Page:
How to Insure Condominium Associations - A Series By Christopher J. Boggs, CPCU, ARM, ALCM October 5, 2009
Completing the condominium insurance picture necessitates “jigsaw puzzle” tenacity. Quite a few pieces must be snapped together to assure the proper insurance picture is presented; any missing information can leave a gaping hole in either the association’s or unit owner’s coverage picture. Regardless of the client’s status as the association or individual unit owner, the puzzle cannot be completed until the agent can connect the answers to two questions:
Who is responsible for what property?
What is the value of the insured property?
Who Insures Which Property? Associational responsibility is divided into three levels: “Original specifications,” “all-in” and “bare walls.” Remember, each definition presented in this article is from the association’s perspective - delineating which part of the real property it is responsible to insure. Real property not insured by the association must be protected by the unit owner’s insurance policy. To fully understand the three levels of associational responsibility first requires the four categories of condominium real property be specifically described. The four categories are: 1) “common elements;” 2) “limited common elements;” 3) “unit property” and 4) “unit improvements and betterments.”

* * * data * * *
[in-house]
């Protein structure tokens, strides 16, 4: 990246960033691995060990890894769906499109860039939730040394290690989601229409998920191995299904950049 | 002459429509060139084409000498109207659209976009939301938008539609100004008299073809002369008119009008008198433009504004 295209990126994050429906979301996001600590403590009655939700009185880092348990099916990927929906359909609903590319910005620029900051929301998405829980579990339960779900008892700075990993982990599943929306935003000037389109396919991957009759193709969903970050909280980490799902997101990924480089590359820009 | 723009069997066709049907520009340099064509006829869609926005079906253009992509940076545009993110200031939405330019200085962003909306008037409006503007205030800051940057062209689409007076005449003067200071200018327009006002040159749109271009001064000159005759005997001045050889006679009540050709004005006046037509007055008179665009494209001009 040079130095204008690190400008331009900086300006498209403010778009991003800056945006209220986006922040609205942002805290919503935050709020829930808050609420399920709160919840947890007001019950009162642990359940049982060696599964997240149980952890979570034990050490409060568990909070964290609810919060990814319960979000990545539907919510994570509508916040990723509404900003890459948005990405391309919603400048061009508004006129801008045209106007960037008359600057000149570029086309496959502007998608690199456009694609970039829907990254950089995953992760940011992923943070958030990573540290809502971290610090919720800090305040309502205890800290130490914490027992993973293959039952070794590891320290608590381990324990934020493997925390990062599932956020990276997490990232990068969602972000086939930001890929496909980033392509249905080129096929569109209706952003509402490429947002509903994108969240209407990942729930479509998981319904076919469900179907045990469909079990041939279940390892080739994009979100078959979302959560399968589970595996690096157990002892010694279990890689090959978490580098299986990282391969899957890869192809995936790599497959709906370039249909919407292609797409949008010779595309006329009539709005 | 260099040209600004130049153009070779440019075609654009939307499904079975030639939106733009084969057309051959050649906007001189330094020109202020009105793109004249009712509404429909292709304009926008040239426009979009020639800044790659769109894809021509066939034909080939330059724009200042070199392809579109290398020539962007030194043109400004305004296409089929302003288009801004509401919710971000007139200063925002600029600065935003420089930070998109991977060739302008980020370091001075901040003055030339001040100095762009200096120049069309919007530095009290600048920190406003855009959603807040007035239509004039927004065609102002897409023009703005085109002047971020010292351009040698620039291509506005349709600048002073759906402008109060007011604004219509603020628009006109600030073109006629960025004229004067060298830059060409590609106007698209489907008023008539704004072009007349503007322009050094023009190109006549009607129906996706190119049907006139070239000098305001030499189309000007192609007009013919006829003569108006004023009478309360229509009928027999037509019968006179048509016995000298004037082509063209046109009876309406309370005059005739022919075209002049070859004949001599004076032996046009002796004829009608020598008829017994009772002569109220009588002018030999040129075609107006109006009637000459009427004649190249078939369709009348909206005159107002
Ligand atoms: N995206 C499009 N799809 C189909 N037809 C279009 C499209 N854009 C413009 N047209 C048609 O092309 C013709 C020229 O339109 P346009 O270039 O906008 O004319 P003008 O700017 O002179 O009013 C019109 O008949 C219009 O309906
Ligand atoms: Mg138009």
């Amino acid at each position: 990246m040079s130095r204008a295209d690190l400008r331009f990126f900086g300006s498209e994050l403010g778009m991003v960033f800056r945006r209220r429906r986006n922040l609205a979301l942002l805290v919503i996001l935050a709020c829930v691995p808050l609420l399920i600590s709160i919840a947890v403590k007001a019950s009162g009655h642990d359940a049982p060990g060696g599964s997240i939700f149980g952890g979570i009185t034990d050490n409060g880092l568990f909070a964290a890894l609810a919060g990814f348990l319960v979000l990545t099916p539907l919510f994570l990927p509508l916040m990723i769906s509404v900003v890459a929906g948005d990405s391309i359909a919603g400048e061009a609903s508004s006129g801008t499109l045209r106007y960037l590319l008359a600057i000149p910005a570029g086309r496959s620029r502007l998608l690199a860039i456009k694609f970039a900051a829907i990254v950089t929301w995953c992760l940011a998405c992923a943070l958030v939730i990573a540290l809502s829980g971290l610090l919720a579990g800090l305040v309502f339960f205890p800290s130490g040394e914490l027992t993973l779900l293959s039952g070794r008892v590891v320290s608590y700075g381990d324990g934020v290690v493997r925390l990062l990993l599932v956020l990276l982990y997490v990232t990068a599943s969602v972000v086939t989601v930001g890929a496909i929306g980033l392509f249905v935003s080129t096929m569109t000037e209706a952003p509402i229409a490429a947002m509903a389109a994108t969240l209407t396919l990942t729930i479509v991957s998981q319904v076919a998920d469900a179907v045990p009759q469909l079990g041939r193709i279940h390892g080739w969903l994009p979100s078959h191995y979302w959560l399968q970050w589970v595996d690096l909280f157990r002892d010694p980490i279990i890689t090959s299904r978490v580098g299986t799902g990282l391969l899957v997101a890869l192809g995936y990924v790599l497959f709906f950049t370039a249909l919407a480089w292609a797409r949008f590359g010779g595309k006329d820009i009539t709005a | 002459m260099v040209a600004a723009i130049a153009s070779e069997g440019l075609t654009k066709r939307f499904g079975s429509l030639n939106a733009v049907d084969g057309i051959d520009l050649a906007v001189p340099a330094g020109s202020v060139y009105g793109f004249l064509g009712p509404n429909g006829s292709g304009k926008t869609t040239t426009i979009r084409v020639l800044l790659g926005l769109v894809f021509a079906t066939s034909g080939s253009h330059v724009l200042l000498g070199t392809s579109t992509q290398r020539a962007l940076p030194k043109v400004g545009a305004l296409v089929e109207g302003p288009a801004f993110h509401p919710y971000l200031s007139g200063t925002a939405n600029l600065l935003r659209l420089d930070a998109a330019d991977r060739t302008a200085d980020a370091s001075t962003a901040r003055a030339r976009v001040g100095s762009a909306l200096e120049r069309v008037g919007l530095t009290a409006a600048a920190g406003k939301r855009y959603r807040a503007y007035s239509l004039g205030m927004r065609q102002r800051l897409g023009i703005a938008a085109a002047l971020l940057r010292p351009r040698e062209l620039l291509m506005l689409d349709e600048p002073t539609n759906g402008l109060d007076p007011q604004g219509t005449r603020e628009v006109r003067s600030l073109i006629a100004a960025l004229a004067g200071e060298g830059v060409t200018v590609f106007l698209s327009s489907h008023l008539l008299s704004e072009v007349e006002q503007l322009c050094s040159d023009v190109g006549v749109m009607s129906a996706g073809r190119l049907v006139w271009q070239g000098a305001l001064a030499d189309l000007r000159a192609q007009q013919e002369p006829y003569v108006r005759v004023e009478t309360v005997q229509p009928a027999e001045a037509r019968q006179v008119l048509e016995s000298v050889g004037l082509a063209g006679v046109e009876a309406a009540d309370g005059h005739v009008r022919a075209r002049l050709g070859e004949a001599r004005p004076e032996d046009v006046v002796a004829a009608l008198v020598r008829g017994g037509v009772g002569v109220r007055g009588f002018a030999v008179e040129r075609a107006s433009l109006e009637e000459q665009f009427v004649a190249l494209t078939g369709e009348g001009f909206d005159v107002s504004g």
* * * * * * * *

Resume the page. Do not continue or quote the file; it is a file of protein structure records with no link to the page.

Condominium Real Property Definitions ”Common elements” are owned by and benefit all members of the association. Land, parking lots and the building’s structural foundations and load-bearing walls are examples of common elements. Also included in this definition are club houses, pool houses, pools, fences, gates, playground equipment, tennis courts and other property owned by and allocated to all unit owners. Not all property categorized as a common element is insurable in standard property policies (i.e. land), but most can be scheduled. “Limited common elements” are beneficial to more than one but less than all unit owners. Common hallways or corridors providing access to several units, walls and columns containing electrical wiring or sprinkler piping serving or protecting multiple units or a plenum enclosure providing heating and cooling to multiple units are examples. Doorsteps, stoops, decks, porches, balconies, patios, exterior doors and windows or other fixtures designed to serve a single unit but located outside the unit’s boundaries are often categorized as limited common elements because the appearance and safety of these fixtures directly affects multiple unit owners although connected to just one unit. “Unit property” is defined by the association’s declarations or statute and is limited to and benefits none but the unit owner. The inside of the exterior walls, interior partition walls, counter tops, cabinetry, plumbing fixtures, appliances and any other real property confined to the unit are examples. “Unit” property’s definition can vary widely with no universal designation. “Unit improvements and betterments,” like “unit property,” benefit none but the unit owner. The three definitions of associational responsibility classifications require improvements and betterments be classed separately - excluding improvements and betterments from the definition of covered property under the association’s policy. A unit improvement and betterment is created by the unit owner’s engagement in any activity or improvement that increases the value of the real property within an individual unit - such as updating the flooring from carpet to hardwood, laminate countertops to granite or other such improvements.